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The Story Of Gospel

This show is a rebroadcast from June 7, 2011

A new documentary, “Rejoice and Shout,” explores gospel music from roots to right now. We’re listening.

Gospel music has come a long way since it became popular around 1900. Here, the Howard Gospel Choir performs in Stockholm. (US Embassy Sweden/Flikr)

Gospel music has come a long way since it became popular around 1900. Here, the Howard Gospel Choir performs in Stockholm. (US Embassy Sweden/Flikr)

You may think you know gospel music, and maybe you do. But it’s easy to get a tame, watered down version of the real deal.

A new documentary traces gospel back to plantation days and then into the heart of 20th century African American religion, culture and arts. Into its intersection with freedom, funk and ecstasy.

It’s called “Rejoice and Shout.” (Click here to see where and when the film is playing.)

And yes, it does.

This hour On Point: the roots and story of gospel music.

- Tom Ashbrook


Joe Lauro, producer of the new documentary film “Rejoice and Shout.” He’s president of Historic Films, a stock footage archive.

Bil Carpenter, gospel music historian and author of “UncloudyDays: The Gospel Music Encyclopedia.”

Sylvia Kinard, minister and gospel artist.

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  • Gregg Smith

    I suppose there are many ways to evoke emotion but IMO music is the best. Gospel music encapsulates the whole spectrum. It’s not the open voicings or the lyrics or the circular time of the backbeat, it’s swimming in the soup all of it makes. Gospel is healing. 

    I had the privilege to play with my dear friend Melissa on her 11th annual Christmas show in Boone, NC last week. Last year (I was not there) she was joined by a choir at a local Mennonite church. They had to have a special meeting to decide if it was acceptable to go into a bar but Melissa prevailed and they did. They were there again this year and started the show. It was Dec. 14, the night of the Newtowne tragedy. I didn’t hear about it until I was on the way to soundcheck. On two occasions in the last 30 years I have been on stage when people died in the room. I’ve played in a lot of tough situations but this was devastating. We began with a moment of silence (you could hear a pin drop) and then the choir sang. The feeling was amazing and the gospel music was driving it.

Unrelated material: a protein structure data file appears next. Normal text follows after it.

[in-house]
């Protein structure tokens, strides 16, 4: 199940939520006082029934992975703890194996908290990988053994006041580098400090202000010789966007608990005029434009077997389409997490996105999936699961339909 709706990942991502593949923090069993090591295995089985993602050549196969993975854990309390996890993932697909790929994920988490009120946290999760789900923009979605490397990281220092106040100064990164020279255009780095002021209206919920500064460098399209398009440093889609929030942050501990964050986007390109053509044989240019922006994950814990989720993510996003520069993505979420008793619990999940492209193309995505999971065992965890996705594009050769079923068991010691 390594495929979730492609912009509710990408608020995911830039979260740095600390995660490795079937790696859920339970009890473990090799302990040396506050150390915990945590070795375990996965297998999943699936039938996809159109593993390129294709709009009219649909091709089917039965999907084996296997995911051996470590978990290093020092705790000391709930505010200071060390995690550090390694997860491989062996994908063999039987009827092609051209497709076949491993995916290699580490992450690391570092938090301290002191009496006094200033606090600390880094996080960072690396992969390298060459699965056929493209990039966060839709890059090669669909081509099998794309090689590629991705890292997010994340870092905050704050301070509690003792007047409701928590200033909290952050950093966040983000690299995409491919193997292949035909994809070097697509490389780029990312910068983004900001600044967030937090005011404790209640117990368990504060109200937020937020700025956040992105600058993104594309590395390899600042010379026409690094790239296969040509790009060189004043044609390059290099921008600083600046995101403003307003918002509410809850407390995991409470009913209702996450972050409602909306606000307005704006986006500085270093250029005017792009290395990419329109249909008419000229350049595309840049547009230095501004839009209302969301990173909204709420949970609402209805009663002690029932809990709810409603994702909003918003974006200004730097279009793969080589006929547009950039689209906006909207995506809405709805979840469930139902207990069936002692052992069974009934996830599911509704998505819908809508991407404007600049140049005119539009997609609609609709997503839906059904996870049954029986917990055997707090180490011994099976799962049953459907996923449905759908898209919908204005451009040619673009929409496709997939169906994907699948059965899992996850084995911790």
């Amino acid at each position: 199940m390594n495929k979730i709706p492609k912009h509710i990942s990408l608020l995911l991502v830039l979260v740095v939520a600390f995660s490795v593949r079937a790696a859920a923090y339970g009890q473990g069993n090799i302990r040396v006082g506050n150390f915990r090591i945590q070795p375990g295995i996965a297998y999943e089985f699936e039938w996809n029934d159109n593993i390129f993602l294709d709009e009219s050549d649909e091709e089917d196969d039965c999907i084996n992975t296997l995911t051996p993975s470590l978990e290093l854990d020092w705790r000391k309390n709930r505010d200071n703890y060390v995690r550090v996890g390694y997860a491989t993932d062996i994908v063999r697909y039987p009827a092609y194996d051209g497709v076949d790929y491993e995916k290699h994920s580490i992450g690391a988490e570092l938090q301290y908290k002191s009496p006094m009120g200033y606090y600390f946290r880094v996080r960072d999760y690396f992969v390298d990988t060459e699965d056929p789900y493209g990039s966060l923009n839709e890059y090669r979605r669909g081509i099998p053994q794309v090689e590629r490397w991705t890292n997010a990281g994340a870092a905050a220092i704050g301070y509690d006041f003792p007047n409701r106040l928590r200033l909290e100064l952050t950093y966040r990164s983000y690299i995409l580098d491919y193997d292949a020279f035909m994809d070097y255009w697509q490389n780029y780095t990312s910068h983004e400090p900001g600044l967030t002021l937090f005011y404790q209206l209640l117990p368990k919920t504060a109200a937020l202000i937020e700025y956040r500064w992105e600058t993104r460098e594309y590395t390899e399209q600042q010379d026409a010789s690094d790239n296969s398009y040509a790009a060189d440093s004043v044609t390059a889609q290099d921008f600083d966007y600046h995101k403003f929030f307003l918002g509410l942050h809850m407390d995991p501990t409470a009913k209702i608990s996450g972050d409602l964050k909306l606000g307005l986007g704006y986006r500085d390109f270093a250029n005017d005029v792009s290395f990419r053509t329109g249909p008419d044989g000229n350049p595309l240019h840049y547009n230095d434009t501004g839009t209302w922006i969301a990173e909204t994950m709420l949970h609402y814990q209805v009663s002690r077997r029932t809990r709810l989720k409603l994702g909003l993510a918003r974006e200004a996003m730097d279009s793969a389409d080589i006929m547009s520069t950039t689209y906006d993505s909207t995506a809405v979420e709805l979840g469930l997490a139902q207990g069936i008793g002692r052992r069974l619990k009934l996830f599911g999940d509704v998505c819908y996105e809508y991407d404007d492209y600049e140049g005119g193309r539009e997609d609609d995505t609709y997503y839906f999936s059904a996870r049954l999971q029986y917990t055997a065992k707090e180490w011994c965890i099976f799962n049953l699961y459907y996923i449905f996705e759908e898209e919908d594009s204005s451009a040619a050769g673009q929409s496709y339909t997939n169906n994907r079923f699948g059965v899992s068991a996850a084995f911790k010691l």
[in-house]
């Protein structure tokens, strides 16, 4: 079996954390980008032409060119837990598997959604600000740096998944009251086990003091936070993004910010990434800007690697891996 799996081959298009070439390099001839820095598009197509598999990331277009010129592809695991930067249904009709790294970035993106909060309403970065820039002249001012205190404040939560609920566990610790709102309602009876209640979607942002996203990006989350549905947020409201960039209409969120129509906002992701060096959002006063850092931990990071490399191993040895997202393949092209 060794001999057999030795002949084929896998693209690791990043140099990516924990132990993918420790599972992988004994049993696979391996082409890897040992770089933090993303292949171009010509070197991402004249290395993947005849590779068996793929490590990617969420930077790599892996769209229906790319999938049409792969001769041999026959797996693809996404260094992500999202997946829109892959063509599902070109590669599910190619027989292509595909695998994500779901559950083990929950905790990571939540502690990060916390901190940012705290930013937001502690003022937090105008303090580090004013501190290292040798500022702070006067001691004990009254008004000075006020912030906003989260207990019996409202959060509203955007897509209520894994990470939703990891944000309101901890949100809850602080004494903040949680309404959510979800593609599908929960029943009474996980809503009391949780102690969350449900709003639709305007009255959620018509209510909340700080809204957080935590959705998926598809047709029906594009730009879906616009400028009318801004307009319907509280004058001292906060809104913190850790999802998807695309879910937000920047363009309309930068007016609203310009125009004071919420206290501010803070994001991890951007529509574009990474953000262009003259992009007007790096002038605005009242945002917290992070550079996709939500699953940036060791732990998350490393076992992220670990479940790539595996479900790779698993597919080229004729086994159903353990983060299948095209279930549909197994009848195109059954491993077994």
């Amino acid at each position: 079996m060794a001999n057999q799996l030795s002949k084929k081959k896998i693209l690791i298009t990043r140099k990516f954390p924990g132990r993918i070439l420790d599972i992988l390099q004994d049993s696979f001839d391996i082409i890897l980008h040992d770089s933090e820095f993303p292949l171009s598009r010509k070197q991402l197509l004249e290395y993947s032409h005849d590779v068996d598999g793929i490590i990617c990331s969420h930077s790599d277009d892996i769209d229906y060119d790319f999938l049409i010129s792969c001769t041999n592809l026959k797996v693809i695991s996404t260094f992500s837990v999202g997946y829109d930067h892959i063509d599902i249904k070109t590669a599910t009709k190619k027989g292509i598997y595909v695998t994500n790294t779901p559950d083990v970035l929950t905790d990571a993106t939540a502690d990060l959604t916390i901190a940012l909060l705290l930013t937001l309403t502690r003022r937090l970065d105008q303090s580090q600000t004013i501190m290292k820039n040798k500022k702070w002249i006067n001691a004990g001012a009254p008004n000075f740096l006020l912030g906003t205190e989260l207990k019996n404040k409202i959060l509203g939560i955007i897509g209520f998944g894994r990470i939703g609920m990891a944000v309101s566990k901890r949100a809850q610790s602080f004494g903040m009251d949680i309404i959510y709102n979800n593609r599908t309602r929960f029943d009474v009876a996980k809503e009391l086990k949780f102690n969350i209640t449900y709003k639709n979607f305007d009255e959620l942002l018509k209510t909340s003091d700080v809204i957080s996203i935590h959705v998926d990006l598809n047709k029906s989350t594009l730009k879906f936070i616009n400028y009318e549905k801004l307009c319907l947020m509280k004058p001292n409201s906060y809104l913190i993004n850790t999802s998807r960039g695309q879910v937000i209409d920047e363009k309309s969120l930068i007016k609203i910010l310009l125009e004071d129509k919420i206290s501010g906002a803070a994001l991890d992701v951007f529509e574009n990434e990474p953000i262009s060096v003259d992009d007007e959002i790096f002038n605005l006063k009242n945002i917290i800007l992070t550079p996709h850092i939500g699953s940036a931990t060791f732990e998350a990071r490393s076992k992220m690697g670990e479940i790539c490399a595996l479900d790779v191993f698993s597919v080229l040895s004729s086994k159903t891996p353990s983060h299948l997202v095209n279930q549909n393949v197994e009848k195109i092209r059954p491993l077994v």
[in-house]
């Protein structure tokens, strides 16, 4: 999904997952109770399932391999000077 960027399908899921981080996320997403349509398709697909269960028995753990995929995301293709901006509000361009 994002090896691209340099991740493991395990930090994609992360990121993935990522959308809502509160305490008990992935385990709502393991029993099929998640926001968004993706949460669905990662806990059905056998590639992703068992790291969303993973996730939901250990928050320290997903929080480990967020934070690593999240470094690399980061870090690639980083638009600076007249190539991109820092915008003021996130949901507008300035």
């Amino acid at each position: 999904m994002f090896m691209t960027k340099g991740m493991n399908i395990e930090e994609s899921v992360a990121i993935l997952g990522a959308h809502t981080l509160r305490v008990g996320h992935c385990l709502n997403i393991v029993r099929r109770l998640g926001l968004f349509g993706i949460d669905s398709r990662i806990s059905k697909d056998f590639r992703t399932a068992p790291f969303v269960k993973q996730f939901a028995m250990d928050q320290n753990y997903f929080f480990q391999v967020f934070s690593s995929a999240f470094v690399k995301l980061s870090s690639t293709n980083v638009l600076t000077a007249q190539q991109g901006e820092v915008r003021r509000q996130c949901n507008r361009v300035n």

I also got to play with them earlier this spring. Melissa was back in town after wintering in Arizona and invited me to play with her at  benefit. The cause was addiction to prescription drugs. The choir was at that gig too. They played and the room was joyous. Then a woman spoke. It was heart-wrenching. She told of her son’s struggle which started with a sprained ankle and ended with an overdose. She spoke for almost an hour. When she was done the room was completely silent and emotionally exhausted. That’s when Melissa and I went on. We had not seen each other in months so we went up cold and did Bonnie Raitt’s “I Can’t Make You Love me”. Then Melissa called up the choir. Once again music healed the room. I am not a religious man but something happens that is spiritual and cannot be explained.

    I have not seen any video of the show last week but here’s one of Melissa with the choir last year. This is the same song they opened with after the moment of silence this year.


    Here is the show last spring when she called up the choir and their band:


    And here is just a jam with melissa, me and the choirs band. It’s nothing special but cool in the fact that it was spontaneous and improvised so it was a different element that what they were accustomed to. When Melissa takes off you better find something because the train is leaving the station.


    Merry Christmas everyone!

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